A few months ago I walked away from my real estate career. I’m still licensed and may decide to work as an assistant, but when we got back from our last Michigan trip I realized that because of my knee I couldn’t do things the way I wanted to, so I immediately fell out of love with real estate and just decided to stay home until after I have my knee replaced. The change came so quickly it was like someone had thrown a switch. Went to Michigan as a real estate agent and two weeks later, “Who Cares?”

    There have actually been a number of things in my life where a keen interest has suddenly dimmed and I just walk away. It also happened to a friend who lived and breathed airplanes for many years. He has now sold all of his airplanes, turned his hanger over to someone else, and seldom even talks about airplanes. They were his life for about 40 years.

  4. I have to say that I don’t know any woman who can just decide that something is not working for her and then just walk away. Maybe we’re hardwired that way. Of course I’m like that myself, but I know when the end is near for me. I find myself making all kinds of excuses as to why I can’t (for instance) sit down at my sewing machine for an afternoon and work on a quilt or whatever. I have to get all of my housework done or I feel guilty. I have to do my grocery shopping and run errands or I feel guilty. I have to be done with all of my chores by a reasonable time or I feel guilty. And then if by some miracle, all of the planets align and everything that I am fretting over is done, I still can’t seem to enjoy myself. Then I know that it’s time to move on to something else.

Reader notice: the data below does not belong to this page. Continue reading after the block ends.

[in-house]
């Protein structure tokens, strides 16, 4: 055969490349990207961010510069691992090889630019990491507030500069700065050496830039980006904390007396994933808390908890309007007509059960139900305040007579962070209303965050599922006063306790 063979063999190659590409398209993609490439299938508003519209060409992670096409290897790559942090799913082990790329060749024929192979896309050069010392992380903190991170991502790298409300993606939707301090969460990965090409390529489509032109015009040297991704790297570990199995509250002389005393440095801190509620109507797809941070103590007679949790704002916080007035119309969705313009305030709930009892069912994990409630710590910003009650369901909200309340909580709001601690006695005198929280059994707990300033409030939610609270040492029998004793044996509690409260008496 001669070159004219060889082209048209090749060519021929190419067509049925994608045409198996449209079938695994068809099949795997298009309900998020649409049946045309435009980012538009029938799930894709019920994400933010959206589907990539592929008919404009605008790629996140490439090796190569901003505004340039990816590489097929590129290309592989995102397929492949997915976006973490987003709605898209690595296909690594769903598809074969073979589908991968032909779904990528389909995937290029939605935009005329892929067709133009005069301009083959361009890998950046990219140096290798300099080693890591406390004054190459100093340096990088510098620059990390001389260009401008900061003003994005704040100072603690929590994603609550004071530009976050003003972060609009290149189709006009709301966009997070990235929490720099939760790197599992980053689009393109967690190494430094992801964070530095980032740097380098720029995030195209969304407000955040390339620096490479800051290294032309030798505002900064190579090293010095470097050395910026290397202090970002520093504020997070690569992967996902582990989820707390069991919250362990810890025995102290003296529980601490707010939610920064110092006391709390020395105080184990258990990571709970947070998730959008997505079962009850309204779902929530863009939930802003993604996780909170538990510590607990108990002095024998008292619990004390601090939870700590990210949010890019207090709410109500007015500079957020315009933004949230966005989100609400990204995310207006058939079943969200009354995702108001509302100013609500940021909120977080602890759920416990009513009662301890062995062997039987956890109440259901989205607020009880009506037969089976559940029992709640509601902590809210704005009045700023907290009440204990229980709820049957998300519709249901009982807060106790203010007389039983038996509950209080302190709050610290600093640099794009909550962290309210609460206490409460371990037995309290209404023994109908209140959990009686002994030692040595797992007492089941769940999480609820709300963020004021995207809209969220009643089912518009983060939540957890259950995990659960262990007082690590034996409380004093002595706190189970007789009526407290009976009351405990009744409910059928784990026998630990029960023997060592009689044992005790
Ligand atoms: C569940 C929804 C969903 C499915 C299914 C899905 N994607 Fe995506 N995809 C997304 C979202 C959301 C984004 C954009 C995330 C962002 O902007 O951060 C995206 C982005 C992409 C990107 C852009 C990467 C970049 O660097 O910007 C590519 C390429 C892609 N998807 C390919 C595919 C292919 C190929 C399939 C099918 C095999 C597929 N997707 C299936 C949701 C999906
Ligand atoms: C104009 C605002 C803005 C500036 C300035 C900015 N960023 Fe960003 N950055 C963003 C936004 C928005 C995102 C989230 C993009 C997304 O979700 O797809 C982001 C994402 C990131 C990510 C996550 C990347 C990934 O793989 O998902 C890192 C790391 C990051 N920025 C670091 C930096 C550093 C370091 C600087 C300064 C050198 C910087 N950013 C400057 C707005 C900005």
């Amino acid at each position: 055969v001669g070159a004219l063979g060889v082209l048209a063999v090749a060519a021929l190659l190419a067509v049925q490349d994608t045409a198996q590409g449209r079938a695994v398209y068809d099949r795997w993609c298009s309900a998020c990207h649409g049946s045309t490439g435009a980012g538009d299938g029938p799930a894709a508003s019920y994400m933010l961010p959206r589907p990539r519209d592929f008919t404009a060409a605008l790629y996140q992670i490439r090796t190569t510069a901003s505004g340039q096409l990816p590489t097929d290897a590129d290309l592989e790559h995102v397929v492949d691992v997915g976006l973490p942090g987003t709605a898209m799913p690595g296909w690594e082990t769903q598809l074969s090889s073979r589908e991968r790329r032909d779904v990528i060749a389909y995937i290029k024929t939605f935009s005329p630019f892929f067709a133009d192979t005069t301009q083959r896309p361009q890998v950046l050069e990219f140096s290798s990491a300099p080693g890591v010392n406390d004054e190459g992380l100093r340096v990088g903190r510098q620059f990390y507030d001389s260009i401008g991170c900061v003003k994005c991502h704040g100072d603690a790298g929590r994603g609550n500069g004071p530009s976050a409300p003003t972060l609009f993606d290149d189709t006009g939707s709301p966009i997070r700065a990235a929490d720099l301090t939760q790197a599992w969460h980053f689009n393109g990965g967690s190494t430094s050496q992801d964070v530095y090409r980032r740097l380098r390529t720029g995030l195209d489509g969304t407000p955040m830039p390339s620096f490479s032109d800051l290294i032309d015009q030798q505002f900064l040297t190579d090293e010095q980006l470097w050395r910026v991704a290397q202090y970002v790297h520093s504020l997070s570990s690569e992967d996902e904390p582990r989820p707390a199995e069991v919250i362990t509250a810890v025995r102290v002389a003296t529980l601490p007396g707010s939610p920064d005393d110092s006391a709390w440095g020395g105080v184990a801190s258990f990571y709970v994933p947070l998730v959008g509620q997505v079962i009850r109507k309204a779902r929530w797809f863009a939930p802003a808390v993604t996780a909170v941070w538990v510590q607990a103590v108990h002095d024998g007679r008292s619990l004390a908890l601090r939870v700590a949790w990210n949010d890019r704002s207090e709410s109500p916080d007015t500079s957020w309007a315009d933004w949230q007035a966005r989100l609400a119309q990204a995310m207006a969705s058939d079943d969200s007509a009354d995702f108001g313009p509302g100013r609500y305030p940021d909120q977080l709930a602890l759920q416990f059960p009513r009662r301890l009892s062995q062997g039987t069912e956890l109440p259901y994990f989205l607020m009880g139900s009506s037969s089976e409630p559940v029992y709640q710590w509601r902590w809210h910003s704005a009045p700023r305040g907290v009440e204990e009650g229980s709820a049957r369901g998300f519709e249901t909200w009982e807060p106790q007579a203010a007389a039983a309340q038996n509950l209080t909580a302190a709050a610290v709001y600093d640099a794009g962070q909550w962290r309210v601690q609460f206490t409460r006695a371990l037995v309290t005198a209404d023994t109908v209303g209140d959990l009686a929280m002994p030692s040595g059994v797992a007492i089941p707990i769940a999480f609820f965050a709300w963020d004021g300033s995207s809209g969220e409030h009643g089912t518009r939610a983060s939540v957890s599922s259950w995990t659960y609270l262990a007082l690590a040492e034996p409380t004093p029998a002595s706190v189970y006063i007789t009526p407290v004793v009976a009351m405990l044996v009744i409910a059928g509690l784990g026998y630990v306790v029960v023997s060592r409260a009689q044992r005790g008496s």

As to whether I have ever fallen out of love with an author, it’s got to be Stephen King. I read everything he wrote voraciously up to and including The Stand. My personal opinion is that he peaked with that book. I tried reading several other books of his after that, and maybe finished 2 or 3. I just couldn’t seem to push myself through them. It just seemed like alot of gibberish with story lines that were flipping all over the place. I always said that he needed to drop the horror genre and do what he was born to do, just tell stories. Leave the gore out. JMHO

  5. Wow…I can so relate to this post. I see from the comments that it’s a common phenomenon. I have so many examples to add: from people to places to things. I wrote this after returning to a favorite place and finding it gone: “The time is gone it isn’t there any more; the place it stays, different than before”. While it speaks to changes outside us, I think it also speaks to the changes inside us and how/what we see.

  6. I loved this post Becca. It is such a truth. And I am so like you — I stick with it until it dies a painful death and I wonder, “why??” Most of this I believe stems from our own growth — from the time we are meant to be “with” something. It can be with people as well. We stay for all the “wrong” reasons, rather than recognizing how healthy it is to say “I must move on”…sometimes our moving on allows someone else to step in, experience their own growth and shine in their own moment. Our “hanging in” can prevent that natural evolution.